Sunday, July 16, 2006

Midterm Elections May Result In Surprises, Says Brookings Fellow

Goopers have been repeating the old axiom that "all politics is local" to counter speculation that President Bush's problems may have negative repercussions upon Republicans in the midterms.

Thomas Mann of the Brookings Institute today presents the idea that the conventional wisdom may fail this year:

When there's no strong national issue at stake, local forces (a district's partisan makeup, the incumbent's reputation, the challenger's resources, etc.) dominate congressional elections. But a sharply negative nationwide referendum on the party in power -- causing a national vote swing of five percentage points or more -- buffeted local factors in the 1946, 1958, 1966, 1974, 1982 and 1994 midterm elections, producing losses of 26 to 56 seats.

In each of those elections, changes in the national vote were not distributed evenly across districts. The party losing ground found itself besieged in districts previously thought to be safe, where the average swing was double or more the national swing.

The new pattern of uncompetitiveness that developed after the 1994 Republican landslide has not been tested by a surly electorate. The Democrats' hopes rest on intense public unhappiness with Bush and the GOP -- and enough districts in play -- to allow them to pick up the 15 seats they need to become the majority party.

Mann offers a prediction:

(M)y own reading is that the odds favor a Democratic takeover of the House. The 15 seats that the party needs for a bare majority is well below the range of minority-party gains in past tidal-wave elections. The national winds blowing against the GOP are strong and have not diminished over the past nine months. Credible progress on the ground in Iraq before November is implausible. The public's harsh evaluation of the president's performance on the economy is unlikely to be reversed by Election Day. Prospects for significant legislative achievements in the remaining months of this Congress are remote. Enough seats will be in play (including some that Republicans carried in 2004 with more than 60 percent of the vote) to allow Democrats to gain majority status in the House.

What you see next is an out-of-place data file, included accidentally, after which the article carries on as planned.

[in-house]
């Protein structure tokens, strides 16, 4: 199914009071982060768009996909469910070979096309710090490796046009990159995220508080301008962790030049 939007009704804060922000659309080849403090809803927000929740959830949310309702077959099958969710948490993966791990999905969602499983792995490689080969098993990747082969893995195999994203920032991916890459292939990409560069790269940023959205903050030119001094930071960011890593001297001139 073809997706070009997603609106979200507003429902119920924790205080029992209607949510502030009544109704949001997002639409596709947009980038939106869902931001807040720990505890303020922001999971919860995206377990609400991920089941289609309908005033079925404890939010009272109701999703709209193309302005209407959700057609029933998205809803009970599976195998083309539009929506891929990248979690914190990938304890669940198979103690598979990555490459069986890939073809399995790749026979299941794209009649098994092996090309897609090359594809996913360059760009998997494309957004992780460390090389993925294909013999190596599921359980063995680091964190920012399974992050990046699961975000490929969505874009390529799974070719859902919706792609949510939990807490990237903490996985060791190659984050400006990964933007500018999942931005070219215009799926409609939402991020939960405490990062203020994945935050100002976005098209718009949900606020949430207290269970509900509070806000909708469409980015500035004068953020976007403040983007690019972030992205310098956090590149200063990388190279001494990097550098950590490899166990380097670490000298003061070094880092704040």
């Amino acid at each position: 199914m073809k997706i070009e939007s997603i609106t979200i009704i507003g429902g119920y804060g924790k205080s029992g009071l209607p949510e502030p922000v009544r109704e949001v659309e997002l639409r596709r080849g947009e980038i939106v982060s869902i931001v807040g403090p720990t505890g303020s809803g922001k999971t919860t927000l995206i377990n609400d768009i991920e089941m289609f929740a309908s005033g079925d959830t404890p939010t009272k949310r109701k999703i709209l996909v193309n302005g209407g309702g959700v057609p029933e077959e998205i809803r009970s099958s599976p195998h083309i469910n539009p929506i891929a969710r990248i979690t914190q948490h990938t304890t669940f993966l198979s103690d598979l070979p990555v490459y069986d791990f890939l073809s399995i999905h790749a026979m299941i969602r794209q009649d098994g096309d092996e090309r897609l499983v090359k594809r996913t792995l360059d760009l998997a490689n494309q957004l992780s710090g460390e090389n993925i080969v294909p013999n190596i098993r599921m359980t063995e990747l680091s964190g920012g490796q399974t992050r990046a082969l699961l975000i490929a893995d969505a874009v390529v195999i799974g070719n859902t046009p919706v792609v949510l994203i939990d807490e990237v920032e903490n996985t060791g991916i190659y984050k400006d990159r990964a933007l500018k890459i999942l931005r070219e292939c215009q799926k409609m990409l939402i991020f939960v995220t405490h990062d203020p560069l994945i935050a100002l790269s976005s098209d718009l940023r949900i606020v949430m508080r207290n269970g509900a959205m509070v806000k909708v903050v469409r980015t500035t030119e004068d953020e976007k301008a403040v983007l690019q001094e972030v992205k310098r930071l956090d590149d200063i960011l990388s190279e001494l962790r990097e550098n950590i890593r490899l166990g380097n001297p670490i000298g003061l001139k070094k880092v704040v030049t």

Prospects for a Democratic majority in the Senate are less bright, given the limited number of Republican seats in play. But even here, a national tide could tip all of the close races in the same direction, allowing the Democrats to hold all their threatened seats and to win the six Republican seats they need to take control.

Midterm prospects may not be as grim for the Republicans as Mann predicts.

The Brookings Fellow does not take into account electronic voting skullduggery in his analysis.

Nor does he factor in a conveniently-timed major war breaking out in the Middle East.

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